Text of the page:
Nic Beishon, head of commercial at Equifax discusses how SME’s can get access to more competitive loans as new data and lending is combined in a new government scheme.
Raising funds, accessing loans to grow and scale up, and finding efficient working capital finance are some of the most serious challenges facing the UK’s SMEs. In 2013 a government consultation paper entitled “Competition in banking: improving access to SME credit data” showed that the four largest banks held an 85 per cent share of the SME lending market, a high concentration which didn’t support the best interests of consumers and business.
The number of UK private sector businesses has been growing steadily, up from 3.5 million in the year 2000 to 5.5 million, yet many businesses struggle to access the funds they need. Only 41 per cent of SMEs seeking finance in Q4 2017 were confident that a bank would agree to lend to them.
How will CCDS help?
The Commercial Credit Data Sharing (CCDS) scheme, a government initiative mandated under the Small Business Enterprise & Employment Act 2015, was introduced to drive competition and encourage new entrants in SME lending to address the financing gap within the sector. It covers not just the smallest UK businesses, but any company with a turnover of up to £25 million – 99.9 per cent of the entire UK business population.
The scheme, which is now live, opens up secure sharing of detailed business current account data and up-to-date information on the performance of existing loans and corporate cards from the leading business banks. Credit Referencing Agencies, designated under CCDS, manage, cleanse and match the data against their existing records. Lenders can use this completely new package of information to build a picture of a UK business, using this to review a business’ financial performance and make robust lending decisions more quickly.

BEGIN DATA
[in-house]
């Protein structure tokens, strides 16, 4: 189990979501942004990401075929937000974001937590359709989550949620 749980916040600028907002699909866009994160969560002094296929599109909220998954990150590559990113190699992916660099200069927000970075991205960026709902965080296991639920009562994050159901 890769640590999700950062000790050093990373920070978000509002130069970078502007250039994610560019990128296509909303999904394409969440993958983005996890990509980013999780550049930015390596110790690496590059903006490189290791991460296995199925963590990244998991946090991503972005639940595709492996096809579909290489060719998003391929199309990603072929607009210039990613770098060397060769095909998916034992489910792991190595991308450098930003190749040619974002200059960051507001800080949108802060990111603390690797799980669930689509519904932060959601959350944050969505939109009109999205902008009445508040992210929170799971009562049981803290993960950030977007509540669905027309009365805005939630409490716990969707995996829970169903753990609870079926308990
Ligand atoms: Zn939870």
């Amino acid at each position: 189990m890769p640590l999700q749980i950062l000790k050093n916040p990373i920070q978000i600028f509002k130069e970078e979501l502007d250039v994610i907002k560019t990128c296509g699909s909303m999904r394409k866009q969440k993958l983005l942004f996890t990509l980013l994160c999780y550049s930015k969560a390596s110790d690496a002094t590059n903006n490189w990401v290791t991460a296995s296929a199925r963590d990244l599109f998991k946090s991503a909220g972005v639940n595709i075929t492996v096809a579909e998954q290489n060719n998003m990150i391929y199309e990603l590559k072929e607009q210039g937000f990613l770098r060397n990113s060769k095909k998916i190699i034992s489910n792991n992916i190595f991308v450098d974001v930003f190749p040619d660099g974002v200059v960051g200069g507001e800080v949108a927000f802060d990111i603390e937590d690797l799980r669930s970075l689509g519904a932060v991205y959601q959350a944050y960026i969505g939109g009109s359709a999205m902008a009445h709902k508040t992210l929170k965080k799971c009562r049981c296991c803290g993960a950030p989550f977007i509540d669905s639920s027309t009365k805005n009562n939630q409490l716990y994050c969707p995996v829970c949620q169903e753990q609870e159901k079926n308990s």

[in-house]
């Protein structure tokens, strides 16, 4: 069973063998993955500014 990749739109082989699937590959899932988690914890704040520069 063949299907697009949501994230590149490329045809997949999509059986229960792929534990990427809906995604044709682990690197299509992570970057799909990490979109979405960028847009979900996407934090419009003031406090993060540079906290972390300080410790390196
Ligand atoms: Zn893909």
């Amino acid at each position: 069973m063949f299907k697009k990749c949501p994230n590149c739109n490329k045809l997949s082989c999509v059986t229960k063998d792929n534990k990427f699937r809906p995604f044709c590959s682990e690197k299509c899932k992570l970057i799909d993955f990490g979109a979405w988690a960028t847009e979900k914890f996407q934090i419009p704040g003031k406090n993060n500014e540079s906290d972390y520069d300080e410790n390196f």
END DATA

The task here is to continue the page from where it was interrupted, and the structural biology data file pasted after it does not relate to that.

Access to Finance through improved data sharing
CCDS is a game changer for many businesses who have the financial ability to repay a loan but who would historically either have been denied it, or left in limbo when limited information meant banks were unable to make a timely decision.
The newly available data overcomes this issue by providing a more comprehensive view of a business’ financial activity and health that has ever been accessible before, in particular benefitting SMEs who only occasionally apply for finance. The amalgamation of current account information and the broad range of data facilitates a better assessment of the liquidity, financial commitment, behaviours and ability of the business to repay the debt, helping them make informed decisions on whether they should offer a loan, and the appropriate pricing of that risk. The in-depth picture of a borrower’s financial activity will also enable banks and non-bank lenders to offer SMEs more competitive loans.
SMEs in financial distress
For some lending businesses, once the credit decision is taken and a loan is paid out, the only contact between lender and borrower is the process of regular repayments – no further monitoring of the customer’s financial status is deemed necessary or takes place. If the customer defaults, it then can be difficult to determine the underlying reasons.
Access to CCDS data gives lenders the ability to track a customer’s financial status in terms of liquidity, affordability and signs of stress, alerting them to potential problems with repayments and helping to identify the best course of action early on. This supports the new lending standards introduced last year, aimed at protecting those borrowing money and delivering fair customer outcomes. A 360-degree view of their customer allows lenders to better support SMEs in times of financial stress and safeguard them against over-indebtedness.
This data sharing scheme has the potential to revolutionise how lenders evaluate loans, allowing them to make faster, more informed lending decisions. Whether a business needs finance to expand, invest in new technology or open a new office, they can now get faster decisions to help make their plans a reality. While it may take time for the benefits of the scheme to be fully realised, the outlook for SME lending is looking positive.
CCDS goes hand in hand with Open Banking, another industry initiative implemented earlier this year, which means businesses can use their financial transaction data to access products more easily and better understand their finances. Both Open Banking and CCDS involve banks securely sharing more data than ever before to provide better access to finance solutions. Combined with Open Banking, CCDS will transform SME lending, facilitating growth in the sector and helping the UK economy flourish.